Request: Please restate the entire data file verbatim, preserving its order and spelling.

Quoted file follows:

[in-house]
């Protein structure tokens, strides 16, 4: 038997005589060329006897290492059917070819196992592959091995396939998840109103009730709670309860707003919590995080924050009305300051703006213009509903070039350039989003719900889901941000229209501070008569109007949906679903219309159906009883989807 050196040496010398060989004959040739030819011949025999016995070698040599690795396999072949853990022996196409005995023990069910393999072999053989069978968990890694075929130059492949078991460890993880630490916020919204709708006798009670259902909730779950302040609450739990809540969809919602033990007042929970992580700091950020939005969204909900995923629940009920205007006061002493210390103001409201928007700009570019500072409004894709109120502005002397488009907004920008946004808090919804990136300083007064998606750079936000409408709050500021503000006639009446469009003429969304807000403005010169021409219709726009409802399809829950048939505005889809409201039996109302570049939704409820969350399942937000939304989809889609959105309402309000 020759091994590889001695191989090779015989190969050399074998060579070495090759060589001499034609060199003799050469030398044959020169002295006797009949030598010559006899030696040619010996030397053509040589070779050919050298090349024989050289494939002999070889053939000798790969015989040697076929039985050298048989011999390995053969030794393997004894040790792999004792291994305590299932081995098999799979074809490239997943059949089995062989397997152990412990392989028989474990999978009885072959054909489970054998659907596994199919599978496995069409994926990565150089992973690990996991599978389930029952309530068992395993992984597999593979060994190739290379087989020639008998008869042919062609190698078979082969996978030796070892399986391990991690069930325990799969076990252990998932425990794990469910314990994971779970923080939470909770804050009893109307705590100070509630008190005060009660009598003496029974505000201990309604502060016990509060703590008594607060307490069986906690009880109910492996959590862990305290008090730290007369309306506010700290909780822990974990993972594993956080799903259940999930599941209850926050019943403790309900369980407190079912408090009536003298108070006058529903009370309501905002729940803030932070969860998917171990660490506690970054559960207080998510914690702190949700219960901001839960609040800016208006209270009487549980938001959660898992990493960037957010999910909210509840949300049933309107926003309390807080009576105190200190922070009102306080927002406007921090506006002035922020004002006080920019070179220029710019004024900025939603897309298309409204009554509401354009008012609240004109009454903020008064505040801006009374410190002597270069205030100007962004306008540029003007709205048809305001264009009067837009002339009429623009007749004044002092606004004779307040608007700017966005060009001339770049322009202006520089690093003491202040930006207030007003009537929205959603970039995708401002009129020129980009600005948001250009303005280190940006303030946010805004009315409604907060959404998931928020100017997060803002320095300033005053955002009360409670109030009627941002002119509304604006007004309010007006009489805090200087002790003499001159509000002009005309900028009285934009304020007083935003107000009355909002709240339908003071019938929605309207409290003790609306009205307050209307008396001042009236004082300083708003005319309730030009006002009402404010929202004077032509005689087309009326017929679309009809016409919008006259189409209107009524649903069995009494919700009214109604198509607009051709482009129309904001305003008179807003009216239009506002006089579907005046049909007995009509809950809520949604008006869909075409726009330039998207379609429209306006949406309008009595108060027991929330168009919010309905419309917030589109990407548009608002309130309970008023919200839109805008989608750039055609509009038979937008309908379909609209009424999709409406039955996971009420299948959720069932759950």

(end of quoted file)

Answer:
[in-house]
């Protein structure tokens, strides 16, 4: 038997005589060329006897290492059917070819196992592959091995396939998840109103009730709670309860707003919590995080924050009305300051703006213009509903070039350039989003719900889901941000229209501070008569109007949906679903219309159906009883989807 050196040496010398060989004959040739030819011949025999016995070698040599690795396999072949853990022996196409005995023990069910393999072999053989069978968990890694075929130059492949078991460890993880630490916020919204709708006798009670259902909730779950302040609450739990809540969809919602033990007042929970992580700091950020939005969204909900995923629940009920205007006061002493210390103001409201928007700009570019500072409004894709109120502005002397488009907004920008946004808090919804990136300083007064998606750079936000409408709050500021503000006639009446469009003429969304807000403005010169021409219709726009409802399809829950048939505005889809409201039996109302570049939704409820969350399942937000939304989809889609959105309402309000 020759091994590889001695191989090779015989190969050399074998060579070495090759060589001499034609060199003799050469030398044959020169002295006797009949030598010559006899030696040619010996030397053509040589070779050919050298090349024989050289494939002999070889053939000798790969015989040697076929039985050298048989011999390995053969030794393997004894040790792999004792291994305590299932081995098999799979074809490239997943059949089995062989397997152990412990392989028989474990999978009885072959054909489970054998659907596994199919599978496995069409994926990565150089992973690990996991599978389930029952309530068992395993992984597999593979060994190739290379087989020639008998008869042919062609190698078979082969996978030796070892399986391990991690069930325990799969076990252990998932425990794990469910314990994971779970923080939470909770804050009893109307705590100070509630008190005060009660009598003496029974505000201990309604502060016990509060703590008594607060307490069986906690009880109910492996959590862990305290008090730290007369309306506010700290909780822990974990993972594993956080799903259940999930599941209850926050019943403790309900369980407190079912408090009536003298108070006058529903009370309501905002729940803030932070969860998917171990660490506690970054559960207080998510914690702190949700219960901001839960609040800016208006209270009487549980938001959660898992990493960037957010999910909210509840949300049933309107926003309390807080009576105190200190922070009102306080927002406007921090506006002035922020004002006080920019070179220029710019004024900025939603897309298309409204009554509401354009008012609240004109009454903020008064505040801006009374410190002597270069205030100007962004306008540029003007709205048809305001264009009067837009002339009429623009007749004044002092606004004779307040608007700017966005060009001339770049322009202006520089690093003491202040930006207030007003009537929205959603970039995708401002009129020129980009600005948001250009303005280190940006303030946010805004009315409604907060959404998931928020100017997060803002320095300033005053955002009360409670109030009627941002002119509304604006007004309010007006009489805090200087002790003499001159509000002009005309900028009285934009304020007083935003107000009355909002709240339908003071019938929605309207409290003790609306009205307050209307008396001042009236004082300083708003005319309730030009006002009402404010929202004077032509005689087309009326017929679309009809016409919008006259189409209107009524649903069995009494919700009214109604198509607009051709482009129309904001305003008179807003009216239009506002006089579907005046049909007995009509809950809520949604008006869909075409726009330039998207379609429209306006949406309008009595108060027991929330168009919010309905419309917030589109990407548009608002309130309970008023919200839109805008989608750039055609509009038979937008309908379909609209009424999709409406039955996971009420299948959720069932759950």